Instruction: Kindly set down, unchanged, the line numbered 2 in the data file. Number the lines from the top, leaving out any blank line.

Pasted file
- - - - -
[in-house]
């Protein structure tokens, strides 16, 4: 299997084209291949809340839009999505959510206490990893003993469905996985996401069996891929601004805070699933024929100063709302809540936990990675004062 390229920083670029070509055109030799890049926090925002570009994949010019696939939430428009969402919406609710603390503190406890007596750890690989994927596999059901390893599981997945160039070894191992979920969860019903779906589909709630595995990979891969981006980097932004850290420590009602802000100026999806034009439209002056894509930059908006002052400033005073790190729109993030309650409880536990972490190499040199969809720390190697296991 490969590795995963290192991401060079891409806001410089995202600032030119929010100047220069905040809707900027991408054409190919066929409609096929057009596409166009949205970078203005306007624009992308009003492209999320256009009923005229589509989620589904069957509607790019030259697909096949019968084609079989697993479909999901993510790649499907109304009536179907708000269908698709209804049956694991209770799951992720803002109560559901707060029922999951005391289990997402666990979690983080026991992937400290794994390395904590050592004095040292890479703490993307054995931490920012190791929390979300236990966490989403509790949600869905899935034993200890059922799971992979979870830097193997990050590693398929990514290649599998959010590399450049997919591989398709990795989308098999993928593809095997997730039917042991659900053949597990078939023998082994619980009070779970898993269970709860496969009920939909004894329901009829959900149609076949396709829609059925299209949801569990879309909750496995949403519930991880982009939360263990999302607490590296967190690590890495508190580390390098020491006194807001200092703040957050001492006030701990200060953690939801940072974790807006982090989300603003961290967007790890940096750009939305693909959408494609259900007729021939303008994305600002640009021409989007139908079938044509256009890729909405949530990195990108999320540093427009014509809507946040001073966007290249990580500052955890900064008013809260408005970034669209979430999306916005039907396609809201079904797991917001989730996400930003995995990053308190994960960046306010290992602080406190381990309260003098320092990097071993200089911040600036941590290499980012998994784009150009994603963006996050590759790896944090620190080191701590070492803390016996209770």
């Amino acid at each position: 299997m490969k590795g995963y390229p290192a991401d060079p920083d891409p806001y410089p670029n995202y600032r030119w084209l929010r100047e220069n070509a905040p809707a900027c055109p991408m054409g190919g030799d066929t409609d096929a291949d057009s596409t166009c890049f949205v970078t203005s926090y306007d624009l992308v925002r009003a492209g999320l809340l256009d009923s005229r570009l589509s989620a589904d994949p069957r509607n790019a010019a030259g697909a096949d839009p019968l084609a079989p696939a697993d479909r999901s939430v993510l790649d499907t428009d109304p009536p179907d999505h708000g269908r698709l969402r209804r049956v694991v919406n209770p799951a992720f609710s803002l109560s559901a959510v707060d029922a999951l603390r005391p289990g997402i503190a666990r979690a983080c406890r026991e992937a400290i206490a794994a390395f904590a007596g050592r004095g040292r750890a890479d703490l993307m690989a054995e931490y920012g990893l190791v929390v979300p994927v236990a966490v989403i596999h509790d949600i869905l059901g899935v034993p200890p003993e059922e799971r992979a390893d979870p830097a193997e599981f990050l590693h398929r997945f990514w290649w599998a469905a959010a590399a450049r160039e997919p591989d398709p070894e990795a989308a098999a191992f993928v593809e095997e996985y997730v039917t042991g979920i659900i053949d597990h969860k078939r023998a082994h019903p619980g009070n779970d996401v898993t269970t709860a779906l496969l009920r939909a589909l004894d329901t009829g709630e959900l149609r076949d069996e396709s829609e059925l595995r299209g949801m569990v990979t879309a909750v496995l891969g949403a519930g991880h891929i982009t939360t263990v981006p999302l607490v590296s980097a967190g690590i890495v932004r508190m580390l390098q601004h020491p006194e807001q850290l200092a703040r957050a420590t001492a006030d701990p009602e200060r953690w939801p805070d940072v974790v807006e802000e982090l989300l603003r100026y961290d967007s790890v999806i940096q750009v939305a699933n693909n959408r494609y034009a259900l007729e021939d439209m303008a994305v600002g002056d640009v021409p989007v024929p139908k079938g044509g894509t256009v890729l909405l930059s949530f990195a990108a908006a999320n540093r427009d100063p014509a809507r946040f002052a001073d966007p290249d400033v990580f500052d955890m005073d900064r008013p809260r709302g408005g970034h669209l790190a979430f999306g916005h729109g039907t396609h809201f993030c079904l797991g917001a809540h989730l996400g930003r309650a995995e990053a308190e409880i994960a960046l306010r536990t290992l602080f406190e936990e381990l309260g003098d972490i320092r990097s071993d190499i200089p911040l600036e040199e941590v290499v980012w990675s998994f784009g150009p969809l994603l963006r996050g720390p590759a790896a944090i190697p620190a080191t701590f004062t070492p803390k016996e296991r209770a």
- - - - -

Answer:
């Protein structure tokens, strides 16, 4: 299997084209291949809340839009999505959510206490990893003993469905996985996401069996891929601004805070699933024929100063709302809540936990990675004062 390229920083670029070509055109030799890049926090925002570009994949010019696939939430428009969402919406609710603390503190406890007596750890690989994927596999059901390893599981997945160039070894191992979920969860019903779906589909709630595995990979891969981006980097932004850290420590009602802000100026999806034009439209002056894509930059908006002052400033005073790190729109993030309650409880536990972490190499040199969809720390190697296991 490969590795995963290192991401060079891409806001410089995202600032030119929010100047220069905040809707900027991408054409190919066929409609096929057009596409166009949205970078203005306007624009992308009003492209999320256009009923005229589509989620589904069957509607790019030259697909096949019968084609079989697993479909999901993510790649499907109304009536179907708000269908698709209804049956694991209770799951992720803002109560559901707060029922999951005391289990997402666990979690983080026991992937400290794994390395904590050592004095040292890479703490993307054995931490920012190791929390979300236990966490989403509790949600869905899935034993200890059922799971992979979870830097193997990050590693398929990514290649599998959010590399450049997919591989398709990795989308098999993928593809095997997730039917042991659900053949597990078939023998082994619980009070779970898993269970709860496969009920939909004894329901009829959900149609076949396709829609059925299209949801569990879309909750496995949403519930991880982009939360263990999302607490590296967190690590890495508190580390390098020491006194807001200092703040957050001492006030701990200060953690939801940072974790807006982090989300603003961290967007790890940096750009939305693909959408494609259900007729021939303008994305600002640009021409989007139908079938044509256009890729909405949530990195990108999320540093427009014509809507946040001073966007290249990580500052955890900064008013809260408005970034669209979430999306916005039907396609809201079904797991917001989730996400930003995995990053308190994960960046306010290992602080406190381990309260003098320092990097071993200089911040600036941590290499980012998994784009150009994603963006996050590759790896944090620190080191701590070492803390016996209770």